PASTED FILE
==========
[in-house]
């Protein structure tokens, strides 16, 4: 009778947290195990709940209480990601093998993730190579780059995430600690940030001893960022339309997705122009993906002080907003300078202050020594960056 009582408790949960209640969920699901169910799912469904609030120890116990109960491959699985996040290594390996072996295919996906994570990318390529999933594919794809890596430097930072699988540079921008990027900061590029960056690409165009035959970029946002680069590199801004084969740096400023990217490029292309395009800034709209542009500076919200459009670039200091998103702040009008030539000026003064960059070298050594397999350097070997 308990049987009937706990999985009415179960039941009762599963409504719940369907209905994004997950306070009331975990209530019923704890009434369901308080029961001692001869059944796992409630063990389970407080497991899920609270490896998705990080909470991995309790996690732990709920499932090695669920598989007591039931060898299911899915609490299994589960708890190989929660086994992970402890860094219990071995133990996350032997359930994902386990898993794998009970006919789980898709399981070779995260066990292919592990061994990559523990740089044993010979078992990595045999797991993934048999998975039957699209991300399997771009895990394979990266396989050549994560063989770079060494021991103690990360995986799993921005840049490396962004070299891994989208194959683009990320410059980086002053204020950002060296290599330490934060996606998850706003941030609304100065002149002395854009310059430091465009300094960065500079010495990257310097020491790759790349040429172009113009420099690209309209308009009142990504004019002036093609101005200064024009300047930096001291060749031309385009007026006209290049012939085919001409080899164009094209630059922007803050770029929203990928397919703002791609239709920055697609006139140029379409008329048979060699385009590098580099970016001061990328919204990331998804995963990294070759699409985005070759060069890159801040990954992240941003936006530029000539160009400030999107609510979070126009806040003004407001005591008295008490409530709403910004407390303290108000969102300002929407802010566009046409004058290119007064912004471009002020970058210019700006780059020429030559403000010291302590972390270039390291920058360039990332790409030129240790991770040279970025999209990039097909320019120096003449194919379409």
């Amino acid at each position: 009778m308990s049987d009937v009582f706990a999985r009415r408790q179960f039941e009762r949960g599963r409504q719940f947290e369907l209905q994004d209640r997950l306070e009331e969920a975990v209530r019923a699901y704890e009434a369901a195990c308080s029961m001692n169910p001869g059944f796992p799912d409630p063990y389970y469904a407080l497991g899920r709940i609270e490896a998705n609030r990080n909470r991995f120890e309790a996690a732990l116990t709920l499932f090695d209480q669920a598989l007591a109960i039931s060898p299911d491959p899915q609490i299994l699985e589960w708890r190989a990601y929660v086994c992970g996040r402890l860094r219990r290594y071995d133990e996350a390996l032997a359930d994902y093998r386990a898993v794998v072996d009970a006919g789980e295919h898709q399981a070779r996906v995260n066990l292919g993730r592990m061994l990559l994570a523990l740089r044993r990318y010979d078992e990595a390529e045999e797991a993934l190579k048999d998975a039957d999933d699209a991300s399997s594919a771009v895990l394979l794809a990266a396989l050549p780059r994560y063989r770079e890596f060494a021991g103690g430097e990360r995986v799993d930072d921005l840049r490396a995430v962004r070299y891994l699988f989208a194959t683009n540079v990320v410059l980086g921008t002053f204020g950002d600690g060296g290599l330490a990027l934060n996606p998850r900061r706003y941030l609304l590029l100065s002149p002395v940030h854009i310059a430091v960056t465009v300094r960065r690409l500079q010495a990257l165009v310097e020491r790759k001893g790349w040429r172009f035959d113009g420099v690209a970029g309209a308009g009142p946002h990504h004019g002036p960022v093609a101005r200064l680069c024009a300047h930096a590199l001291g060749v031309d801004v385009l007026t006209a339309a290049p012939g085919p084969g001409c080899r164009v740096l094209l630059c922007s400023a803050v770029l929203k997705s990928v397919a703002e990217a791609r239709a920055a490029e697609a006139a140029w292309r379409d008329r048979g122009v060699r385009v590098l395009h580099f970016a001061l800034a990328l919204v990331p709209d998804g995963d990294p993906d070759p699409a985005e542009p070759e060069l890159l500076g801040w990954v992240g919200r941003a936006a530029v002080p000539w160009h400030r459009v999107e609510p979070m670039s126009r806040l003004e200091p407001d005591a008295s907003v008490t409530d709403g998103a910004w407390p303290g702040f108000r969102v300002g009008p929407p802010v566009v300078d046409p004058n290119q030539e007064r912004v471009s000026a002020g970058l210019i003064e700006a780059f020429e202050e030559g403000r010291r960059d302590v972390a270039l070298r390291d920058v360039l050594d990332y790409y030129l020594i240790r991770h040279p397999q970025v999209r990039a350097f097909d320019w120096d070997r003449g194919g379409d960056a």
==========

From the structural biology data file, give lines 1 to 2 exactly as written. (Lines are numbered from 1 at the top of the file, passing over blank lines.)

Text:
[in-house]
């Protein structure tokens, strides 16, 4: 009778947290195990709940209480990601093998993730190579780059995430600690940030001893960022339309997705122009993906002080907003300078202050020594960056 009582408790949960209640969920699901169910799912469904609030120890116990109960491959699985996040290594390996072996295919996906994570990318390529999933594919794809890596430097930072699988540079921008990027900061590029960056690409165009035959970029946002680069590199801004084969740096400023990217490029292309395009800034709209542009500076919200459009670039200091998103702040009008030539000026003064960059070298050594397999350097070997 308990049987009937706990999985009415179960039941009762599963409504719940369907209905994004997950306070009331975990209530019923704890009434369901308080029961001692001869059944796992409630063990389970407080497991899920609270490896998705990080909470991995309790996690732990709920499932090695669920598989007591039931060898299911899915609490299994589960708890190989929660086994992970402890860094219990071995133990996350032997359930994902386990898993794998009970006919789980898709399981070779995260066990292919592990061994990559523990740089044993010979078992990595045999797991993934048999998975039957699209991300399997771009895990394979990266396989050549994560063989770079060494021991103690990360995986799993921005840049490396962004070299891994989208194959683009990320410059980086002053204020950002060296290599330490934060996606998850706003941030609304100065002149002395854009310059430091465009300094960065500079010495990257310097020491790759790349040429172009113009420099690209309209308009009142990504004019002036093609101005200064024009300047930096001291060749031309385009007026006209290049012939085919001409080899164009094209630059922007803050770029929203990928397919703002791609239709920055697609006139140029379409008329048979060699385009590098580099970016001061990328919204990331998804995963990294070759699409985005070759060069890159801040990954992240941003936006530029000539160009400030999107609510979070126009806040003004407001005591008295008490409530709403910004407390303290108000969102300002929407802010566009046409004058290119007064912004471009002020970058210019700006780059020429030559403000010291302590972390270039390291920058360039990332790409030129240790991770040279970025999209990039097909320019120096003449194919379409």